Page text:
This week the Scriptures we are looking at are Bamidbar / Numbers 16:1-22.

Bamidbar / Numbers 16:1-22
16:1 Now Korah the son of Izhar, the son of Kohath, the son of Levi, with Dathan and Abiram, the sons of Eliab, and On the son of Peleth, sons of Reuben, took action, 16:2 and they rose up before Moses, together with some of the sons of Israel, two hundred and fifty leaders of the congregation, chosen in the assembly, men of renown. 16:3 They assembled together against Moses and Aaron, and said to them, ‘You have gone far enough, for all the congregation are holy, every one of them, and the Lord is in their midst; so why do you exalt yourselves above the assembly of the Lord?’ 16:4 When Moses heard this, he fell on his face; 16:5 and he spoke to Korah and all his company, saying, ‘Tomorrow morning the Lord will show who is His, and who is holy, and will bring him near to Himself; even the one whom He will choose, He will bring near to Himself. 16:6 ‘Do this: take censers for yourselves, Korah and all your company, 16:7 and put fire in them, and lay incense upon them in the presence of the Lord tomorrow; and the man whom the Lord chooses shall be the one who is holy. You have gone far enough, you sons of Levi!’ 16:8 Then Moses said to Korah, ‘Hear now, you sons of Levi, 16:9 is it not enough for you that the God of Israel has separated you from the rest of the congregation of Israel, to bring you near to Himself, to do the service of the tabernacle of the Lord, and to stand before the congregation to minister to them; 16:10 and that He has brought you near, Korah, and all your brothers, sons of Levi, with you? And are you seeking for the priesthood also? 16:11 ‘Therefore you and all your company are gathered together against the Lord; but as for Aaron, who is he that you grumble against him?’ 16:12 Then Moses sent a summons to Dathan and Abiram, the sons of Eliab; but they said, ‘We will not come up. 16:13 ‘Is it not enough that you have brought us up out of a land flowing with milk and honey to have us die in the wilderness, but you would also lord it over us? 16:14 ‘Indeed, you have not brought us into a land flowing with milk and honey, nor have you given us an inheritance of fields and vineyards. Would you put out the eyes of these men? We will not come up!’ 16:15 Then Moses became very angry and said to the Lord, ‘Do not regard their offering! I have not taken a single donkey from them, nor have I done harm to any of them.’ 16:16 Moses said to Korah, ‘You and all your company be present before the Lord tomorrow, both you and they along with Aaron. 16:17 ‘Each of you take his firepan and put incense on it, and each of you bring his censer before the Lord, two hundred and fifty firepans; also you and Aaron shall each bring his firepan.’ 16:18 So they each took his own censer and put fire on it, and laid incense on it; and they stood at the doorway of the tent of meeting, with Moses and Aaron. 16:19 Thus Korah assembled all the congregation against them at the doorway of the tent of meeting. And the glory of the Lord appeared to all the congregation. 16:20 Then the Lord spoke to Moses and Aaron, saying, 16:21 ‘Separate yourselves from among this congregation, that I may consume them instantly.’ 16:22 But they fell on their faces and said, ‘O God, God of the spirits of all flesh, when one man sins, will You be angry with the entire congregation?’ (NASB)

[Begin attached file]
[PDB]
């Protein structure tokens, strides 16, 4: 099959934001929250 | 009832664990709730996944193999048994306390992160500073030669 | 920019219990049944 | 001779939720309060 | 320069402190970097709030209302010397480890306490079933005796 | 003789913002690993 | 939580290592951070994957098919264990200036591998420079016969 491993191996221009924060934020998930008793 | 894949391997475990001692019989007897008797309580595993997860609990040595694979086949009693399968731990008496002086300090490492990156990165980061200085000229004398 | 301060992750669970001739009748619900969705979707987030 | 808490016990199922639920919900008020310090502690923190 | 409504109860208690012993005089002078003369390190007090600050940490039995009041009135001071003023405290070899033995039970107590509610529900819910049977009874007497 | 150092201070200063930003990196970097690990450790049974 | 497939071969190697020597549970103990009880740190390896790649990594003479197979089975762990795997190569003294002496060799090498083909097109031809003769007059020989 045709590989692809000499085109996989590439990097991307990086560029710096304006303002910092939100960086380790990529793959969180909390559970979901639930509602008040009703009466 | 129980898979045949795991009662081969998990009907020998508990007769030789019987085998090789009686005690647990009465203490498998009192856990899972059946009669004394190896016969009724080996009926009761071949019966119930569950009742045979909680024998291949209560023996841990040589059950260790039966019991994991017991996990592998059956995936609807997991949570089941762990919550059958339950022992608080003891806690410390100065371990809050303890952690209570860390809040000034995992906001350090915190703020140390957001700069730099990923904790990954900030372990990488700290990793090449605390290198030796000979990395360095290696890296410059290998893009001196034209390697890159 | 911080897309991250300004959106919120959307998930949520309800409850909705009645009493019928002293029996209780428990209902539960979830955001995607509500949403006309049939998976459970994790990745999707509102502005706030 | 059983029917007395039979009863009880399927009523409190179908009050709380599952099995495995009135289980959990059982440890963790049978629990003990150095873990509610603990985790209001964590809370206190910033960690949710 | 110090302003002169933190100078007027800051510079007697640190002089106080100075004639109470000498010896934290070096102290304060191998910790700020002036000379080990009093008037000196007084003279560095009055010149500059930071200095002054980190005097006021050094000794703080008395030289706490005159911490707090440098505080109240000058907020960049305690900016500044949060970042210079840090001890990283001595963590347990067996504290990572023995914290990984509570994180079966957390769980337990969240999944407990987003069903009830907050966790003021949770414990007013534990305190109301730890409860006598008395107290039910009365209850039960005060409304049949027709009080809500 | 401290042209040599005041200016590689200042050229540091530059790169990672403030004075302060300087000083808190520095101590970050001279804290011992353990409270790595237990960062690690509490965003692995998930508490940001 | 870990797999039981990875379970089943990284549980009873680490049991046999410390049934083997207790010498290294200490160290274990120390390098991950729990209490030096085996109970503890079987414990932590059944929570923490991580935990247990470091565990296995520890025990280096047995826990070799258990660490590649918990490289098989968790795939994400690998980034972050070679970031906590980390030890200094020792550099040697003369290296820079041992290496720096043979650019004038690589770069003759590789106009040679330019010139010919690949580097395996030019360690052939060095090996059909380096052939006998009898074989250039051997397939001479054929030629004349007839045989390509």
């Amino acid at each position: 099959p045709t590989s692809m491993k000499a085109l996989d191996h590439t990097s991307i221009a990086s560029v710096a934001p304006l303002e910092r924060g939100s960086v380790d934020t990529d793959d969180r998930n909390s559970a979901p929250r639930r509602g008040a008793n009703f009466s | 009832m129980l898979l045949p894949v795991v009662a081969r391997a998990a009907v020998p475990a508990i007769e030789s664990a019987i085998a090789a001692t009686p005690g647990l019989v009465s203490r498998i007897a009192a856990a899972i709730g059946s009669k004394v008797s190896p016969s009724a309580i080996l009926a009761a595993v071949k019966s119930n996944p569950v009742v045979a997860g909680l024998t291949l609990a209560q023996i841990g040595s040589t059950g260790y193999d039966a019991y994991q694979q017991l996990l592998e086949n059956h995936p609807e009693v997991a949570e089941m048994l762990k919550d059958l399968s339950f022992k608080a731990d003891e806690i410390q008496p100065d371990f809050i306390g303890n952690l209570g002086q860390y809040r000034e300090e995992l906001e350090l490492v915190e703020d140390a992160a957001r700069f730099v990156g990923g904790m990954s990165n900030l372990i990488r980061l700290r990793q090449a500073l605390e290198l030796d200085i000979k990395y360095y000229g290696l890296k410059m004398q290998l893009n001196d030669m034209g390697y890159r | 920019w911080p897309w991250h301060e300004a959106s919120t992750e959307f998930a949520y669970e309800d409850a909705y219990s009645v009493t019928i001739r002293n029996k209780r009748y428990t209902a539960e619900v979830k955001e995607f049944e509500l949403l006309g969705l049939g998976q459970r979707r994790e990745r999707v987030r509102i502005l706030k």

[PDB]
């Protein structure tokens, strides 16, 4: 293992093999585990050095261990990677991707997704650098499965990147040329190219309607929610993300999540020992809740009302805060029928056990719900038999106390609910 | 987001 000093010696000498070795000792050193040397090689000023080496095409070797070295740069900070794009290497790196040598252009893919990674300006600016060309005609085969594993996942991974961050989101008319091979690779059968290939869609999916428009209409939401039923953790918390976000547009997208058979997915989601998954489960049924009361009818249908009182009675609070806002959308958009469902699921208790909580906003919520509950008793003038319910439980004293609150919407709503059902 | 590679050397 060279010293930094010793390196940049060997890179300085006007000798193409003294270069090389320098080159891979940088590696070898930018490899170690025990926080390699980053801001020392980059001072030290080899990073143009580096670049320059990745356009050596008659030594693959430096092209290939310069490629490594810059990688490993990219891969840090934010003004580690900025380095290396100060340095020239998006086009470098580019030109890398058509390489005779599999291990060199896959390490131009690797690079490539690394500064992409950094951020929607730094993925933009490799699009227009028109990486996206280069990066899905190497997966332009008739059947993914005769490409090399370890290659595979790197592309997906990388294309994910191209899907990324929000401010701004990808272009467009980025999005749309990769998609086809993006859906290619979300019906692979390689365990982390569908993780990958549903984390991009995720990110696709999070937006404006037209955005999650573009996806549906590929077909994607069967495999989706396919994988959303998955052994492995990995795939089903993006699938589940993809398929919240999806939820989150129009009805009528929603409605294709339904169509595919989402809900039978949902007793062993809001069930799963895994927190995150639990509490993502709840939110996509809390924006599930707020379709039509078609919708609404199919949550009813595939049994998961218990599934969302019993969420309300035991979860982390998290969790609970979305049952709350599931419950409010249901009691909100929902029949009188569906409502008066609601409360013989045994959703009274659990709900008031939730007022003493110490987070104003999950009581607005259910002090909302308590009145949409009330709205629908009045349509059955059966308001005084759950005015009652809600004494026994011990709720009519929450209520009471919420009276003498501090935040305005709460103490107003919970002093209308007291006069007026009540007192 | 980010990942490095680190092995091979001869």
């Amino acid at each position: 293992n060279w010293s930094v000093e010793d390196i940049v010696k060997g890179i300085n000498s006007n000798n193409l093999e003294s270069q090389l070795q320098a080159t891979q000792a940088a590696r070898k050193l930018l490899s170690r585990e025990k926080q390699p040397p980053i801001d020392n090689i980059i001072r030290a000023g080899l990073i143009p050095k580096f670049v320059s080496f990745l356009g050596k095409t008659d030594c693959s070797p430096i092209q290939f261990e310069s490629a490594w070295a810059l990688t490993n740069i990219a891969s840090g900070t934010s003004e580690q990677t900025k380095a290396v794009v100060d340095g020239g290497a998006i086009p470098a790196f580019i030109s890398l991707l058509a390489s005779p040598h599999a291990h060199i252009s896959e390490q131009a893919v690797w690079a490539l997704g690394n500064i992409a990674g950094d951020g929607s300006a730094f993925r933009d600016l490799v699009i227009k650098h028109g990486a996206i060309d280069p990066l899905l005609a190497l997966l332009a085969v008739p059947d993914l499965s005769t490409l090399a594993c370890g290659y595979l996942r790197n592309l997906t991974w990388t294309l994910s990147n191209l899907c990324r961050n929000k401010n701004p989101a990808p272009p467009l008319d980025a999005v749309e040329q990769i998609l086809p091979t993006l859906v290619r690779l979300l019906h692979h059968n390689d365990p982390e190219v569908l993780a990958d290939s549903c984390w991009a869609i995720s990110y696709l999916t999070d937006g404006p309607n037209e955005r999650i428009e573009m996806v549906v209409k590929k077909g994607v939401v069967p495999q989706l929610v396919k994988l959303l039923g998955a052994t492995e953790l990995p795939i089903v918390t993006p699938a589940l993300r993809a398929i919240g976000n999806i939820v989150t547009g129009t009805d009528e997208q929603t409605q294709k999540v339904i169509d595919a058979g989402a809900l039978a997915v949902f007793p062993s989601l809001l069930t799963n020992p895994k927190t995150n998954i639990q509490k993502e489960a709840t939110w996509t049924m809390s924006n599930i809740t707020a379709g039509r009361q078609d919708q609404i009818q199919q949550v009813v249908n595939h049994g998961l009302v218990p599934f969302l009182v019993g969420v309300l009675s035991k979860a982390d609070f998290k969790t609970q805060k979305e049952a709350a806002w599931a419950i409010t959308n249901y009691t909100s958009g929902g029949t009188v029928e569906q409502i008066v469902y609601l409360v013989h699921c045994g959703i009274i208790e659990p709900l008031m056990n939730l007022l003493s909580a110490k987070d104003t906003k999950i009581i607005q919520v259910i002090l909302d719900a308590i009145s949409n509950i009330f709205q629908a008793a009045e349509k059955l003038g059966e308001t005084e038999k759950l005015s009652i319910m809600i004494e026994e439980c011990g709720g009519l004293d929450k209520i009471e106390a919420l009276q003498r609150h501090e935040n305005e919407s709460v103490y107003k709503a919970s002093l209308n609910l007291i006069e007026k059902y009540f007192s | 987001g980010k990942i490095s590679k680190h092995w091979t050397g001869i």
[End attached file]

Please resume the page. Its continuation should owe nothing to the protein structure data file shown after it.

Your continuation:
To summarize what had taken place in this week’s Torah portion, certain leaders from among the people decided to take action and take hold of the priesthood as their own going against the command of God. These people claimed that Moshe and Aaron had gone far enough. They believed Moshe and Aaron were lording over the people power and authority, something they wanted for themselves. Moshe claims the God of Israel separated the Levites as holy and doing the service of the Tabernacle, and yet they wanted the priesthood as well. Moshe says this is synonymous to gathering against the Lord God of Israel. The basic conclusion is to reject the command of God as a way of life is to take a stand against the God of Israel. What does this say about the modern theologies of today that speak against the commands of God as a way of life for God’s people? They not only grumbled against God but also against Aaron. Their claims come on the heals of having rejected entering into the promised land. They were unwilling to admit their own unfaithfulness in the Lord and wanted to pass the blame to Moshe and Aaron. Their refusal, fear, and unfaithfulness led them to where they are today, and they blamed Moshe saying, 16:13 ‘Is it not enough that you have brought us up out of a land flowing with milk and honey to have us die in the wilderness, but you would also lord it over us? 16:14 ‘Indeed, you have not brought us into a land flowing with milk and honey, nor have you given us an inheritance of fields and vineyards. Would you put out the eyes of these men? We will not come up!’ (NASB) Notice their claim was Moshe brought them from a land flowing with milk and honey. Their opinion was that Egypt was a place of prosperity (milk and honey), and a desirable place to live. Their bondage and sin was not considered something to be rejected. They rest their case on the idea that Moshe did not bring the people into the land, refusing to see it was their own sin and rebellion that led to their present situation, and their sin and rebellion continues up until this day.